This is not true. Moreover, that is not what the book is for. The author encourages you, gives you examples, and makes you comfortable with writing fiction. Card doesn't give you specific advice ( insert character A here). He gives you examples of tone. He doesn't give you a compendium of data on the medieval world. He shows you what it feels like to write about it. He points you in the right direction, gives personal pointers, uses fine humor. You supply your own storylines. Enjoy this book.
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46 of 48 people found the following review helpful By Amazon Customer VINE VOICE on March 13, 2003
Format: Paperback
If you're looking for the ultimate tome and guide that will take you from simply reading science fiction and fantasy to a best-selling writer of it, then this book is not for you. However, NO book fills that role, nor can it, as writing is something best learned by doing, not following a formula in a book.
Card, like most writers, is well aware of that fact and does not take the pretention that his book is a how-to that will have you churning out sci-fi and fantasy like a pro. However, for those enthusiasts who aren't sure where to begin or what mistakes to avoid, Card's guide is a good, if ill-titled, one; it describes the different types of stories (idea, character, event, etc.), plus offers tips on building a world with consistent and believable rules, what constitutes sci-fi/fantasy, etc.
More advanced writers or even rather astute readers may find some of the book's guidance obvious or a matter of common sense, and the book is not the only one an aspiring writer might wish to own (Writer's Market, various plotting, characterization, marketing, etc. books also being invaluable), but it is a good starting point for the average sci-fi enthusiast.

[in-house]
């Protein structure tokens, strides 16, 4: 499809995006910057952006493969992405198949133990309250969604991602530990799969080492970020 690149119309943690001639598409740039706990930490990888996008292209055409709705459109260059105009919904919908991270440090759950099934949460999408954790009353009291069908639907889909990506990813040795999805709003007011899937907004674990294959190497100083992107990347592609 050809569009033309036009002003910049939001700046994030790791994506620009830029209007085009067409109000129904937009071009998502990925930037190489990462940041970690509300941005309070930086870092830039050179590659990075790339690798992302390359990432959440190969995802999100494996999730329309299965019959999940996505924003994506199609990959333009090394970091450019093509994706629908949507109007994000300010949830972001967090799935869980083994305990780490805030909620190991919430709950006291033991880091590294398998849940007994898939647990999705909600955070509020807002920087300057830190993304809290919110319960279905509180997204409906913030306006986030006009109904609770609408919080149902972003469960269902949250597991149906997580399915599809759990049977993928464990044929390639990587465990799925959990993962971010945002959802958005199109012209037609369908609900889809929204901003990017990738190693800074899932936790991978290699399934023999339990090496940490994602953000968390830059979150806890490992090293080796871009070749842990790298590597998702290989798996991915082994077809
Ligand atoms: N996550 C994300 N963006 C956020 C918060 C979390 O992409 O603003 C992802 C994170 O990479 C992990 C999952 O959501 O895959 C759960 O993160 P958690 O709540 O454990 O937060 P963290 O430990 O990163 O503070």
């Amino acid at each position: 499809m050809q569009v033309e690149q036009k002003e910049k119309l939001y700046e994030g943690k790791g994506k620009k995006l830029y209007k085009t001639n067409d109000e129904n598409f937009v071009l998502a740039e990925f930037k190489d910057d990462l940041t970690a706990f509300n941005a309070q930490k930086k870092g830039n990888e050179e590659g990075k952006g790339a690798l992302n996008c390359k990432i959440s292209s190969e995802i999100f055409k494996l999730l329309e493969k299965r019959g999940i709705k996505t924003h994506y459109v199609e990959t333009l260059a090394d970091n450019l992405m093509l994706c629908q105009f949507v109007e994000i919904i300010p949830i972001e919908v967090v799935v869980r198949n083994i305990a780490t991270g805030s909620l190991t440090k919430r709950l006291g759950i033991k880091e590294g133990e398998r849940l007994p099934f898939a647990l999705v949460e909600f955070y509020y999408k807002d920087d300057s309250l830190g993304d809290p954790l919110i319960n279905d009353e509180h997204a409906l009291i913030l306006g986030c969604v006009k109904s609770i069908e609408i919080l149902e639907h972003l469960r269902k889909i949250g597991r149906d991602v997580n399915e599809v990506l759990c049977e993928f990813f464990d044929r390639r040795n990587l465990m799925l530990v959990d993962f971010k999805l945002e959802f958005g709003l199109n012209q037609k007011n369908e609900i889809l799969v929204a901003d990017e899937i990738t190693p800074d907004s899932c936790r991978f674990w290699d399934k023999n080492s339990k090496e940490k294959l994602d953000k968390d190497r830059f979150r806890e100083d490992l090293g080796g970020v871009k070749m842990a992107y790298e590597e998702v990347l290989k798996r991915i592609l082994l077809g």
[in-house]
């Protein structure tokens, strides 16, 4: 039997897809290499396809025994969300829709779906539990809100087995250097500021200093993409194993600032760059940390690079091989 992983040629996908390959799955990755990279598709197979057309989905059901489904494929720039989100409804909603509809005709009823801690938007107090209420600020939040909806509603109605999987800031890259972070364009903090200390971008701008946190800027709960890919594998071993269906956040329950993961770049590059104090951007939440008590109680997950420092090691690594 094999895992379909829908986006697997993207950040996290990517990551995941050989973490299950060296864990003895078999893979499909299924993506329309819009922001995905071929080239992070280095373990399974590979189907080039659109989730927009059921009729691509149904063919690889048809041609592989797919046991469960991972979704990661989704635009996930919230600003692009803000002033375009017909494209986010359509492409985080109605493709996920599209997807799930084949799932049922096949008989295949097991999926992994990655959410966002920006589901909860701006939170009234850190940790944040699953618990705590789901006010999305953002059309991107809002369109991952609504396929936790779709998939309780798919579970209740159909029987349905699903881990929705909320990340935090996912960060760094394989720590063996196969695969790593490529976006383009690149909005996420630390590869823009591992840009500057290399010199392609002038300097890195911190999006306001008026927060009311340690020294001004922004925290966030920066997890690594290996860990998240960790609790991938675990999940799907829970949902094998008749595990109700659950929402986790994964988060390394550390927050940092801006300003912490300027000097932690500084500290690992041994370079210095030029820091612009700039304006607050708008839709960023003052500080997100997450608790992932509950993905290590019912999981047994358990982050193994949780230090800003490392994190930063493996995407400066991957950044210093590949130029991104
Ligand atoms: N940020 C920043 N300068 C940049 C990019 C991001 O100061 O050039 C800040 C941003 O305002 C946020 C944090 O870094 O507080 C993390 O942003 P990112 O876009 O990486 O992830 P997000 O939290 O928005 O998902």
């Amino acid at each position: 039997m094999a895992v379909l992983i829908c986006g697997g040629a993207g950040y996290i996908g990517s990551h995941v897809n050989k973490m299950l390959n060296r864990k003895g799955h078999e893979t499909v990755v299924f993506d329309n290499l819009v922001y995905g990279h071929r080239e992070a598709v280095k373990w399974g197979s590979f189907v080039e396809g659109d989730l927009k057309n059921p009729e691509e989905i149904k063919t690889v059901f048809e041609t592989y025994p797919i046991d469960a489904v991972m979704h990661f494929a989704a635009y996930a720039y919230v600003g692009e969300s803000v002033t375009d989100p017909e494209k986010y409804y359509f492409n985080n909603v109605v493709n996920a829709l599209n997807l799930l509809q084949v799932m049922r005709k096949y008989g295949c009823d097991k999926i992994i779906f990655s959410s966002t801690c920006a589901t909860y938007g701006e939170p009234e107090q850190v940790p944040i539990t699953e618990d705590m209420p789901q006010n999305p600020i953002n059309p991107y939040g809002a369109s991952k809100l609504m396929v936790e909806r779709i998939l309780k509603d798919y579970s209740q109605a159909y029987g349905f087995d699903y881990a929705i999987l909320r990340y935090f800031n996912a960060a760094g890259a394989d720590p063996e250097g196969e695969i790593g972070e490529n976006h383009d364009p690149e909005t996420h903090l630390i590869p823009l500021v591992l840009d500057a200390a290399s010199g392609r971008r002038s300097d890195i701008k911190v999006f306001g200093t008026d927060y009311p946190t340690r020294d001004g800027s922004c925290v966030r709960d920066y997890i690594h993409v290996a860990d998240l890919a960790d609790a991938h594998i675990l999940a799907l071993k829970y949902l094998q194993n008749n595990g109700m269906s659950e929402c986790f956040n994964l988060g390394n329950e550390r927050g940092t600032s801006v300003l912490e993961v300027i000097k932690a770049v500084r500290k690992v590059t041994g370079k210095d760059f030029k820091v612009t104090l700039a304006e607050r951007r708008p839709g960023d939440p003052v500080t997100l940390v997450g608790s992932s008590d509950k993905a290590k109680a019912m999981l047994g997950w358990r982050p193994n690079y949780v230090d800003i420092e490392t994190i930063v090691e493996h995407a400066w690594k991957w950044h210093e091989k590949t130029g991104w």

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69 of 77 people found the following review helpful By Lawrance Bernabo HALL OF FAMEVINE VOICE on September 13, 2001
Format: Paperback
If you are familiar with Orson Scott Card's Hatrack River site, you know that there is nobody in the field of science fiction and fantasy who is more committed to helping new writers. If that is news to you then certainly his resume as a writer is well known to any one interested in writing in this field. This is one of the thinner books on writing you are going to fine and that is because Uncle Orson is extremely focused in explaining his craft. Consequently, there are but five sections to this volume in The Writer's Digest Genre Writing Series. (1) The Infinite Boundary looks at the spectrum covered by science fiction and fantasy with some attention to the distictions between the two as well. (2) World Creation details how to build, populate and dramatize your new world, including working out all the necessary elements such as history, language, geography and customs. (3) Story Construction deals with finding the right character for an idea or the right idea for a character (and do not forget about "the MICE quotient"). (4) Writing Well is a collection of fundamental tips, otherwise known as the "don't do this at home" section. (5) The Life and Business of Writing deals both generally with the business but also the specifics of science fiction and fantasy. I find his use of examples, especially when he lays out a series of variations on a theme, to be helpful because they demonstrate in practice what his theoretical points and show how many additional ideas each idea generates. Perhaps most importantly, Uncle Orson is having a conversation with you; he is neither lecturing nor pontificating. His non-fiction is as readily as his award-winning fiction, and that should come as a surprise to no one. There are other books better suited to getting into the nuts and bolts of constructing brave new worlds, but I have yet to find a better book at covering the basics than this one.